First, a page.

Stuck in my head was a verse:
“So, you want to be a super hero?” (to the tune of, SuperHero by Jane’s Addiction); you might notice I had the lyrics wrong? I’m always doing that; getting lyrics wrong and getting tunes stuck in my head. Somehow this got me to thinking about spinach, superheroes being strong and all.
Spinach was overrated in my book. In my whole set of encyclopedias, in fact. I did like Popeye and all, and particularly thought it was cool that he slurped down the green stuff (without a can opener) and became strong. Believe it or not, Popeye was not actually considered a superhero (I checked), but he did get superpowers from the spinach. I was okay with being weak; no spinach for me. For a little weakling though, I was actually pretty strong.
Ironically, as I began writing this post, I overheard two co-workers talking about Popeye and debating different theories concerning the characters. It seemed quite ironic as I hadn’t thought or heard about Popeye in many, many years, yet on my iPad sat a paragraph, beginning a post with Popeye’s mention. I couldn’t help but listen in on the debate.
A very quick synopsis of what I overheard:
Wimpy was the name of one of the characters (was this my character, I thought? Was I Wimpy?).
Olive Oyl was always getting Popeye into trouble (but spinach was always pulling him out).
Was the name of Popeye’s rival character named Bluto or Pluto (they settled on the wrong name, Pluto was their choice).
The conflict between Pluto and Popeye came from Olive Oyl (what, Olive Oyl was the antagonist? So is olive oyl good or bad for spinach?).
The whole spinach power thing was “wicked cool“ (dude).
I mentioned this to Tom on the drive home, who immediately said, “Bluto, not Pluto! Pluto was Mickey Mouse’s dog!”. That’s my Tom, vault of useless (+ useful) information (especially concerning cartoons, movie quotes, 80’s music, well, all things 80’s actually), much to my chagrin. He does make me laugh.
It wasn’t until one day while lunching with my former boss, that I discovered I had been missing out all along. When she ordered us a big plate of spinach sautéed with garlic and lemon to split as an appetizer, I wasn’t quite sure what to do. She could be, um, slightly judgmental, and I didn’t want to tell her I hated spinach, when she was so certain that this is what we needed to have. I knew I would need to eat it, what I did not know was that I would actually like it so much.
It has been some number of years since then and I have been happily munching on spinach ever since. Perhaps the difference between my like and dislike of the green stuff was all in the presentation. Wadded up and popped out of a can (the visual I gleamed from Popeye growing up) along with the frozen block out of a waxed box, soggy and slimy on the plate (the actuality of how mine was delivered growing up), versus freshly-sautéed in a bath of olive oil and lemon with aromatic bits of spicy garlic.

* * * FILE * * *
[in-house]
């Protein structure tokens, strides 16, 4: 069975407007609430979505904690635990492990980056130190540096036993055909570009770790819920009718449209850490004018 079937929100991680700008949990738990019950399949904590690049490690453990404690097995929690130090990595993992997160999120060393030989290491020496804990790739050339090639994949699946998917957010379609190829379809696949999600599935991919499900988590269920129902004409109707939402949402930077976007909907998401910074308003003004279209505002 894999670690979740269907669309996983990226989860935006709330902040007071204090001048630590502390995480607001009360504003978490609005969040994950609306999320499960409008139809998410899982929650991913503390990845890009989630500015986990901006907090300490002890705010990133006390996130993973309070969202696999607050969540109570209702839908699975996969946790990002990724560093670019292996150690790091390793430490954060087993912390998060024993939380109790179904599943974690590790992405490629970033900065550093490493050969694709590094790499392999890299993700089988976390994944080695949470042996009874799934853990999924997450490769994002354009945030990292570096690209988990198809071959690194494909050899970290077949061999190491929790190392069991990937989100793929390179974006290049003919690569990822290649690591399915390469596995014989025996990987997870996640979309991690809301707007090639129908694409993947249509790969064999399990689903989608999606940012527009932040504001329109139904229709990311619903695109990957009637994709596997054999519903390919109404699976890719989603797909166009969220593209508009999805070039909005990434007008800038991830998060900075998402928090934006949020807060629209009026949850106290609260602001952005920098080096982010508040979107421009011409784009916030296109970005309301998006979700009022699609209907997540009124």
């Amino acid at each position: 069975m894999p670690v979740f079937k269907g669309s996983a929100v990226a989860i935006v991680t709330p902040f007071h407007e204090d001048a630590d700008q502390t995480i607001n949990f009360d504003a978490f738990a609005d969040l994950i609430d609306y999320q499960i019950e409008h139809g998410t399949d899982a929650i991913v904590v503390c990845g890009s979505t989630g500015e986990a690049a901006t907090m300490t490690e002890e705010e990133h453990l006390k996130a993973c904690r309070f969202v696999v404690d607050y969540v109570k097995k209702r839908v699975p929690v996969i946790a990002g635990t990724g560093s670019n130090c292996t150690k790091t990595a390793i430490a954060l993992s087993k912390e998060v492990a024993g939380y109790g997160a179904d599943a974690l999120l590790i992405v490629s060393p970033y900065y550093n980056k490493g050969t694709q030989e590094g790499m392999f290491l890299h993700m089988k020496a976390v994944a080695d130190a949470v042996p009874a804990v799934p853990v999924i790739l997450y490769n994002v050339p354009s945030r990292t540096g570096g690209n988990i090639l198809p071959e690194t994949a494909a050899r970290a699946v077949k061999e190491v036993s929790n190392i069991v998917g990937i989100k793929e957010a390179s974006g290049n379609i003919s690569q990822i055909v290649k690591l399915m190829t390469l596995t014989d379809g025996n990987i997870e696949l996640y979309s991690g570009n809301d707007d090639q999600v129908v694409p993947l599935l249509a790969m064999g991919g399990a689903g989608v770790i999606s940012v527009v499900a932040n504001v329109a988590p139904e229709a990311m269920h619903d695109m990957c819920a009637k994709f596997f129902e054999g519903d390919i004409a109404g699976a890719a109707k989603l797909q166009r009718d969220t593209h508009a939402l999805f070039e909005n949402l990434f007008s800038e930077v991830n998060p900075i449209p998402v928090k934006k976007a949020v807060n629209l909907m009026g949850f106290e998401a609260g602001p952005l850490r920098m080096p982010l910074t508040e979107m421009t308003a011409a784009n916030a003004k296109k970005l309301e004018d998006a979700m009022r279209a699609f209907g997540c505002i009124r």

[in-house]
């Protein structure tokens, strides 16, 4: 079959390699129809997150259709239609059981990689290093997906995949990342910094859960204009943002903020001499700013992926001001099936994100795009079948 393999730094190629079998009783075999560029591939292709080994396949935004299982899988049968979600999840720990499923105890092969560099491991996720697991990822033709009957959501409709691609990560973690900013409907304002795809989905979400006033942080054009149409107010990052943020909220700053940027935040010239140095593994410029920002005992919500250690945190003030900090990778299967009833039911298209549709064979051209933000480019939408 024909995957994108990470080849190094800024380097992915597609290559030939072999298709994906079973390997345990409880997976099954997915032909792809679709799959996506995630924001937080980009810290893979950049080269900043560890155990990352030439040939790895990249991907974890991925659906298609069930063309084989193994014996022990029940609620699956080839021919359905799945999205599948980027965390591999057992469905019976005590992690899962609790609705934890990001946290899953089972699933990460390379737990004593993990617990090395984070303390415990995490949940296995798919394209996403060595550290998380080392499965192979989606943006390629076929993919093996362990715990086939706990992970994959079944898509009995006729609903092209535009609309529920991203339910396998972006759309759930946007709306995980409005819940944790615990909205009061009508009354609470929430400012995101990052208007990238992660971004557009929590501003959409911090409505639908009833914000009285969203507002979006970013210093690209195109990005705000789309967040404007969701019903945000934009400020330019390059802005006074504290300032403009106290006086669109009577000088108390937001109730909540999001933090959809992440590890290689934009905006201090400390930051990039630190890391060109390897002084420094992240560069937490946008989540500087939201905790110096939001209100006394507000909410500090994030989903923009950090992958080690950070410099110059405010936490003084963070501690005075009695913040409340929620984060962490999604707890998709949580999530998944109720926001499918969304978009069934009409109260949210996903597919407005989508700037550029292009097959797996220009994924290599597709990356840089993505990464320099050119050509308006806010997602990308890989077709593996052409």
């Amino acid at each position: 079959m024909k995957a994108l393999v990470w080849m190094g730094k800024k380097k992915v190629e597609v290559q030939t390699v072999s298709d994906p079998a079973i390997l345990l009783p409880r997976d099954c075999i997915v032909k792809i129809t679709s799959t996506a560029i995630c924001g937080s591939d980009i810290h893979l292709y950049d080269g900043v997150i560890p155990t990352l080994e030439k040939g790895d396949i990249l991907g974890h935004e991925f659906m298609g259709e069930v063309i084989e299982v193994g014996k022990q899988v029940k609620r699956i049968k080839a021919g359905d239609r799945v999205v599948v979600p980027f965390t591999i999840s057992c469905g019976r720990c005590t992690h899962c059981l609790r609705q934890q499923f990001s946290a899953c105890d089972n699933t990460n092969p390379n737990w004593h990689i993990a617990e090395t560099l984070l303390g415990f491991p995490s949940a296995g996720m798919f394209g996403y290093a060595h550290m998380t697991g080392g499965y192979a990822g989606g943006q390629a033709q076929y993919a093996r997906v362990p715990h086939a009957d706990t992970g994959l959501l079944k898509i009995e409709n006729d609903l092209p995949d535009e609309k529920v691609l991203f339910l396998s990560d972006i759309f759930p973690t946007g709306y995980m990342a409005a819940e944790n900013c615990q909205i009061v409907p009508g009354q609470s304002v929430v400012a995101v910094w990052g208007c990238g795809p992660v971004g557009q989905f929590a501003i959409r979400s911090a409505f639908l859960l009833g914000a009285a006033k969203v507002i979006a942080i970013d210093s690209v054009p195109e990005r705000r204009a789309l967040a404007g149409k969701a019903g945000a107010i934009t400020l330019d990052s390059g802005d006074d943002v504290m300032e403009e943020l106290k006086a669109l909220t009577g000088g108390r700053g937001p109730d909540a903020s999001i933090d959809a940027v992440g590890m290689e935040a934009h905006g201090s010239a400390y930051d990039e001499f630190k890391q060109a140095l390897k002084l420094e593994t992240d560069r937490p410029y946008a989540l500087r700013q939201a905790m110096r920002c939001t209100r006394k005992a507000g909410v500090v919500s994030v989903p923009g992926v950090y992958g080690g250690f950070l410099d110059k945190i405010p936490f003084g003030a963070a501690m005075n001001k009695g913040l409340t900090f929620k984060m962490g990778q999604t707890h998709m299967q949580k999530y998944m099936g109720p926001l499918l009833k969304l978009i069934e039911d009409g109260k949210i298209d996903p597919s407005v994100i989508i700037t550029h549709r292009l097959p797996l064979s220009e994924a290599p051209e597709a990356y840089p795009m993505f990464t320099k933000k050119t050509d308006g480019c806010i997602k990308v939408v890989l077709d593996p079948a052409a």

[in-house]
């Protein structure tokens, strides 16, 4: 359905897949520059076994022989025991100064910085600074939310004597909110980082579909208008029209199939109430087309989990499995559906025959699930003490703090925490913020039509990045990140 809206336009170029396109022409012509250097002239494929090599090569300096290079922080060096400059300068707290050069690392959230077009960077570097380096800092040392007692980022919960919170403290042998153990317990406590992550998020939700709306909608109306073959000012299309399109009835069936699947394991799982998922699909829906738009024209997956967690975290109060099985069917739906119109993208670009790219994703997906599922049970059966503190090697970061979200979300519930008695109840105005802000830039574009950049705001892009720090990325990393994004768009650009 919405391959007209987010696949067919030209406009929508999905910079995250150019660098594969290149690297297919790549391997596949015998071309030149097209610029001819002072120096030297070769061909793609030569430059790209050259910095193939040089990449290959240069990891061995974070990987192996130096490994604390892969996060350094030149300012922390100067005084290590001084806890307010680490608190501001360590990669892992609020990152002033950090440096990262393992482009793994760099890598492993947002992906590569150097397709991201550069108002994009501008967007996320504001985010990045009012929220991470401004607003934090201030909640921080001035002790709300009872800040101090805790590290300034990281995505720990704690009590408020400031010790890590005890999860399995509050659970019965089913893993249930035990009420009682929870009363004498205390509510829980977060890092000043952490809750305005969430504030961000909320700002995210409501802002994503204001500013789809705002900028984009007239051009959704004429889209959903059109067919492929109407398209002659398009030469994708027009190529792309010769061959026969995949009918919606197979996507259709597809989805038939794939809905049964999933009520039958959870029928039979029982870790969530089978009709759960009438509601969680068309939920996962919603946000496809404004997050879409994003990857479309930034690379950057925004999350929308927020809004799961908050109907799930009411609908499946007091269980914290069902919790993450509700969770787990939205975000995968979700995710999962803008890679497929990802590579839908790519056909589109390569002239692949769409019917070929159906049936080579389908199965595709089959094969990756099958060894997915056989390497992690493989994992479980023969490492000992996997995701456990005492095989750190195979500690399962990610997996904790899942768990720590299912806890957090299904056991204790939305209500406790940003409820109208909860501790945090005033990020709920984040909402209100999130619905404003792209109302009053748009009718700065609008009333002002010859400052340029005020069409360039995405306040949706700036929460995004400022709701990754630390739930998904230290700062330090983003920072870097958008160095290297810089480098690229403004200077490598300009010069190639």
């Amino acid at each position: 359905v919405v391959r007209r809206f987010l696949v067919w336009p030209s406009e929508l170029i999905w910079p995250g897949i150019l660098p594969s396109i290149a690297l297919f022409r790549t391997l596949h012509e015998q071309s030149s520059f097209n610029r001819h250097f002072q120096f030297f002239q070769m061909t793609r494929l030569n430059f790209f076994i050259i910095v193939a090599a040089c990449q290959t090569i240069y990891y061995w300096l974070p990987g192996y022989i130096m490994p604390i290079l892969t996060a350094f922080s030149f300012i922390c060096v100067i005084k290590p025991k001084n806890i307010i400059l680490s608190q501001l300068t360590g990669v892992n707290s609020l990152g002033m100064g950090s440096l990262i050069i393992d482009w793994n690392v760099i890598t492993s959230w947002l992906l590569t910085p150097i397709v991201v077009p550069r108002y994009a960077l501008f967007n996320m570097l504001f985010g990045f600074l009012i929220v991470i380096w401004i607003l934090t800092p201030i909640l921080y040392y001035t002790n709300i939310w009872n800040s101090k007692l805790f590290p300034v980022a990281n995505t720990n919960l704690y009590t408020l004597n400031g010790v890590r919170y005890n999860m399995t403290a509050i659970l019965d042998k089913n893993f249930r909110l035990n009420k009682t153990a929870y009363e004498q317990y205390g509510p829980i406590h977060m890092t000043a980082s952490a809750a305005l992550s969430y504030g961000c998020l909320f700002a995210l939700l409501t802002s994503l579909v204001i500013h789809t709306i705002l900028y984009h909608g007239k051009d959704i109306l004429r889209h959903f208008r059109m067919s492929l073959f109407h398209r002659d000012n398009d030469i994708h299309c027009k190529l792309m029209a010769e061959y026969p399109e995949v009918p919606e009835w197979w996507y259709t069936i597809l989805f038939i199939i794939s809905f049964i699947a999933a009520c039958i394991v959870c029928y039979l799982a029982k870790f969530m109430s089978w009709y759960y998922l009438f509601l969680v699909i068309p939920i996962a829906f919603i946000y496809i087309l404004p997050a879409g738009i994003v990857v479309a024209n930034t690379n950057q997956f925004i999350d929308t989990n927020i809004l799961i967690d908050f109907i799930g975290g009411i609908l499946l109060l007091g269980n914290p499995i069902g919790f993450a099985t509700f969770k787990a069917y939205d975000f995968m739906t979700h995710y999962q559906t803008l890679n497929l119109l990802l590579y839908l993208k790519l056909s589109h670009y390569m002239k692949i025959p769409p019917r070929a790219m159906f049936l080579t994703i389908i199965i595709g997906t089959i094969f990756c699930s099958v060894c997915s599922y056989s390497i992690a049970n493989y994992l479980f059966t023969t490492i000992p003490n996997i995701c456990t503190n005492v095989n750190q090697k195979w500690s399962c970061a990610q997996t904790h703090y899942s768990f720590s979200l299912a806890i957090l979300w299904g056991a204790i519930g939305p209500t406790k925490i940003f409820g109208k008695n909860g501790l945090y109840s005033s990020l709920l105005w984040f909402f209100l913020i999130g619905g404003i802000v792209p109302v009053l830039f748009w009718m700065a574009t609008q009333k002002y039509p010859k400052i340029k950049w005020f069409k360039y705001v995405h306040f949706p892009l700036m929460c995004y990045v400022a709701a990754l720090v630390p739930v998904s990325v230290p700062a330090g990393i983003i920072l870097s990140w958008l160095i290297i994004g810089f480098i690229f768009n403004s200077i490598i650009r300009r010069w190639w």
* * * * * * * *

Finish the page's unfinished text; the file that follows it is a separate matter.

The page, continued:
I love the latter of the above and cook mine by first putting a few pinches sea salt and fresh ground pepper into a pan and heating it until fragrant. I then drizzle in the olive oil, followed momentarily by the garlic and then finally the spinach. My spinach is always bone dry (as bone dry as spinach goes) as it hits the pan and must be tended to quickly, flipping, tossing and thrusting about. Within minutes, the whole process is complete, producing a wilted, yet perky result.
This soup is über-healthy, delivering an extra helping of “strong” while satisfying even the most skeptical spinach naysayer.
1 celery stalk, chopped coarsely
2 leeks, cleaned, trimmed and sliced
2 garlic cloves, peeled, chopped
1/2 jalapeño, seeded, chopped
1 1/2 cups freshly cooked chickpeas, see how I cook mine here (or canned, rinsed, and drained)
2 cups chickpea cooking liquid (or vegetable stock if using canned beans)
1 tsp cumin
1 can lite coconut milk
1/2 cup vermouth
Juice of 1 lemon (approximately 3 TB)
1/2 lb fresh baby spinach, cleaned and dried
Fresh ground pepper
Sprouted pumpkin seeds and fresh Buffalo mozzarella for garnish
In a stockpot, sauté the celery, leek, garlic and jalapeño in a little olive oil until soft (approximately 5-7 minutes). Add the chickpeas/liquid, cumin, vermouth and lemon. Bring to a simmer. Continue cooking for a further 10-15 minutes, until the flavors have combined nicely.
Add the spinach and continue cooking until it begins to wilt; season with salt and pepper.
Purée in a food processor or by using an immersion blender.
Divide among bowls and garnish with the sprouted pumpkin seeds and fresh mozzarella (soft creamy piece torn off and plopped in). Paired with a salad makes for a fine lunch. Look out Popeye, I’ve got some olive oil too!
And head on over to Fiesta Friday for a dose of fun!